Georgia clinic pays $1.5 million to settle potential HIPAA-compliance violations after hacking

Athens, Ga. — Athens Orthopedic Clinic will pay $1.5 million to the Office for Civil Rights and adopt a corrective action plan to settle potential violations of the Health Insurance Portability and Accountability Act Privacy and Security Rules, according to an OCR news release, after a hacking incident.

In 2016, a journalist told Athens Orthopedic, which provides services to 138,000 patients annually, that a database of their patient records may have been posted online for sale. Later that same month a hacker contacted Athens Orthopedic and demanded money in return for a complete copy of the database it stole.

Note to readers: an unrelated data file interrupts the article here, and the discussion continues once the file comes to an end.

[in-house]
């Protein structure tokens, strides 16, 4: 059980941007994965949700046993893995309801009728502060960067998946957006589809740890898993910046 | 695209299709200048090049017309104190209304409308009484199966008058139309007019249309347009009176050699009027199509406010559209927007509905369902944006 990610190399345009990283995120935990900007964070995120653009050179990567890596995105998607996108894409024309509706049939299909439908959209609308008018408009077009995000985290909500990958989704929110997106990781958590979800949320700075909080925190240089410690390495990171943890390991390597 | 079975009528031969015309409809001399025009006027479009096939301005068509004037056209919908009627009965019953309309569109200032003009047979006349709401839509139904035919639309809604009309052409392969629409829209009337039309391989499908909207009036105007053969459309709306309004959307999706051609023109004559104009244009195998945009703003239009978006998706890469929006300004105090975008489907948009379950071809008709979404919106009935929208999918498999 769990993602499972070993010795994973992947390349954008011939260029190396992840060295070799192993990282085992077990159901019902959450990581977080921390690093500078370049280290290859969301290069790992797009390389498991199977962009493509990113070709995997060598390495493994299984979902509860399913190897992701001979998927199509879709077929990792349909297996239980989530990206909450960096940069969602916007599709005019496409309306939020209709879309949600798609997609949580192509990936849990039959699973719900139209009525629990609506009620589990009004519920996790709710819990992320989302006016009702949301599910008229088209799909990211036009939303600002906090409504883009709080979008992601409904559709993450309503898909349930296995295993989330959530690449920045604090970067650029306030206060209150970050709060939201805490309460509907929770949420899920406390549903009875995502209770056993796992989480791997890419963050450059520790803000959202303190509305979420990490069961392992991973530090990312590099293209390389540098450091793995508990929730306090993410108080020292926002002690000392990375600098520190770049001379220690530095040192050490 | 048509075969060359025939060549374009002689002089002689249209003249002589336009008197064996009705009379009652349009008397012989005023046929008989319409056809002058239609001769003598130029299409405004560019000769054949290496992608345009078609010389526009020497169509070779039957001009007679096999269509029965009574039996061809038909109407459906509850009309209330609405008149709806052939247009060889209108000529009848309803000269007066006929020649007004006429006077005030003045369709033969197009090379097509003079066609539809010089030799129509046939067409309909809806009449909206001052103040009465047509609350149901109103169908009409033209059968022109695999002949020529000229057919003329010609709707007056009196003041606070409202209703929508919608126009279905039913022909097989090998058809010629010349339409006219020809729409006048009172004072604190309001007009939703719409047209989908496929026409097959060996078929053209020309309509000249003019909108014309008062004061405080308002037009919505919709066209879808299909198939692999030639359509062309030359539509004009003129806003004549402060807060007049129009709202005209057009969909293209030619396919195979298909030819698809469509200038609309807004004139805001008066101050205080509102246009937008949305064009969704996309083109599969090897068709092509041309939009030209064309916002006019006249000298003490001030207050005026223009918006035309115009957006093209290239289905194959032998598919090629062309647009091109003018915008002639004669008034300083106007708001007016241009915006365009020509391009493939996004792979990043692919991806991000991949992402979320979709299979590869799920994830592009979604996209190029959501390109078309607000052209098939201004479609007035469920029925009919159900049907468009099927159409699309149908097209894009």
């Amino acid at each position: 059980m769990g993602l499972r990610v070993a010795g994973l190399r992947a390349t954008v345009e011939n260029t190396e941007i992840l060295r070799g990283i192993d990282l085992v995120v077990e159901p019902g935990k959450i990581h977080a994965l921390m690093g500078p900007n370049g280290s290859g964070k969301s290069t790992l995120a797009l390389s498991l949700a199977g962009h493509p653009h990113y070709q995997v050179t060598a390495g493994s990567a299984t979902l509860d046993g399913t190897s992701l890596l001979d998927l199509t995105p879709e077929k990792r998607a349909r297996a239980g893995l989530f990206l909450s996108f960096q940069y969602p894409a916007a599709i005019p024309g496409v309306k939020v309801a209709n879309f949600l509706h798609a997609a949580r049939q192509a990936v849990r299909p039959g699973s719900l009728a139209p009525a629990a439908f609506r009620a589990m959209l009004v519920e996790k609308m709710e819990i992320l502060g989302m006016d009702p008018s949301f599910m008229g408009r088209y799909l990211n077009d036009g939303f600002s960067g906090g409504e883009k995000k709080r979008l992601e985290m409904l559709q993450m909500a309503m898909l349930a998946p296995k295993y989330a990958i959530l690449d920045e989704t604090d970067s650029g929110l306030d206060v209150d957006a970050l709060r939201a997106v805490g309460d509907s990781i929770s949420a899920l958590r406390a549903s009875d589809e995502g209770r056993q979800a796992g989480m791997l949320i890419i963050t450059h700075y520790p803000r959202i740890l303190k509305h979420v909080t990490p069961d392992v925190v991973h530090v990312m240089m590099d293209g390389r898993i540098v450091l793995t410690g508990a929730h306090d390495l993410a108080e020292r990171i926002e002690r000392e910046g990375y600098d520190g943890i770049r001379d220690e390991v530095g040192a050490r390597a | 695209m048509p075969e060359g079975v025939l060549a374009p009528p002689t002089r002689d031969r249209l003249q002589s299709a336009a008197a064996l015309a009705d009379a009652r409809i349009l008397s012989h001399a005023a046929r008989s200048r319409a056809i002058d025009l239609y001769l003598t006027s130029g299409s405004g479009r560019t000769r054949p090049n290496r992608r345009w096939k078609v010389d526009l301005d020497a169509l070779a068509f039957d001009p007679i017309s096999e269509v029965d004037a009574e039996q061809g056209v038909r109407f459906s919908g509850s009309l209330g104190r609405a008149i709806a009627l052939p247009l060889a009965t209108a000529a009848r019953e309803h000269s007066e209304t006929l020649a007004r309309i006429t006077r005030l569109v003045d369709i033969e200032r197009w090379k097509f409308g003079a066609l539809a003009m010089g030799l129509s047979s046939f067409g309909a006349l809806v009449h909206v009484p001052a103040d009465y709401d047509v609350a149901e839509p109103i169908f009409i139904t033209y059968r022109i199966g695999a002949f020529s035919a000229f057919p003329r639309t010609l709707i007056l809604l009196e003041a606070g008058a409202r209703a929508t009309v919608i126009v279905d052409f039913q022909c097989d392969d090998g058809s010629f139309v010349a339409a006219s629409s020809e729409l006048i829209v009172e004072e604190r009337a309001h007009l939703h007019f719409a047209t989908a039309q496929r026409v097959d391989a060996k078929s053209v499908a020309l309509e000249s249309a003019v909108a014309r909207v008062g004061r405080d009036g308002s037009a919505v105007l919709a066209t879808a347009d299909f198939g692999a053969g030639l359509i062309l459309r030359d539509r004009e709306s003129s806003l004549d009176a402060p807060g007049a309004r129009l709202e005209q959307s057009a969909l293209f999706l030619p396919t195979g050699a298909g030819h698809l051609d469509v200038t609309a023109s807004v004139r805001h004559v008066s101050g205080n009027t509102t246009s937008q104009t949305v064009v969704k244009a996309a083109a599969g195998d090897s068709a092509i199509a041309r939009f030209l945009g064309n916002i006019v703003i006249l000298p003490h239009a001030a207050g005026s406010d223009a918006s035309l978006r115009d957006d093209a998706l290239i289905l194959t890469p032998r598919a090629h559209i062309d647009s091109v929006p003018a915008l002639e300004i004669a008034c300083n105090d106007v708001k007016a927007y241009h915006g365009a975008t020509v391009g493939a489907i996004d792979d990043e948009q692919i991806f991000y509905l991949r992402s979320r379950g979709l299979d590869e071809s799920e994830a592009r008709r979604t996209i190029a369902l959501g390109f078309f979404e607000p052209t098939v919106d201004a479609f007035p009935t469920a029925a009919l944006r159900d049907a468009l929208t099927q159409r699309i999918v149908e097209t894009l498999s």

Athens Orthopedic determined that the hacker used a vendor's credentials to access their electronic medical record system and patient health data.

Athens Orthopedic filed a breach report notifying OCR that 208,557 individuals were affected by this breach, which included patients' names, dates of birth, social security numbers, medical procedures, test results and health insurance information.

OCR's investigation discovered “longstanding, systemic” noncompliance with the HIPAA Privacy and Security Rules, the release stated, including failures to conduct a risk analysis, implement risk management and audit controls, maintain HIPAA policies and procedures, secure business associate agreements with multiple business associates and provide HIPAA Privacy Rule training to employees.

In addition to the monetary settlement, Athens Orthopedic has agreed to a corrective action plan that includes two years of monitoring.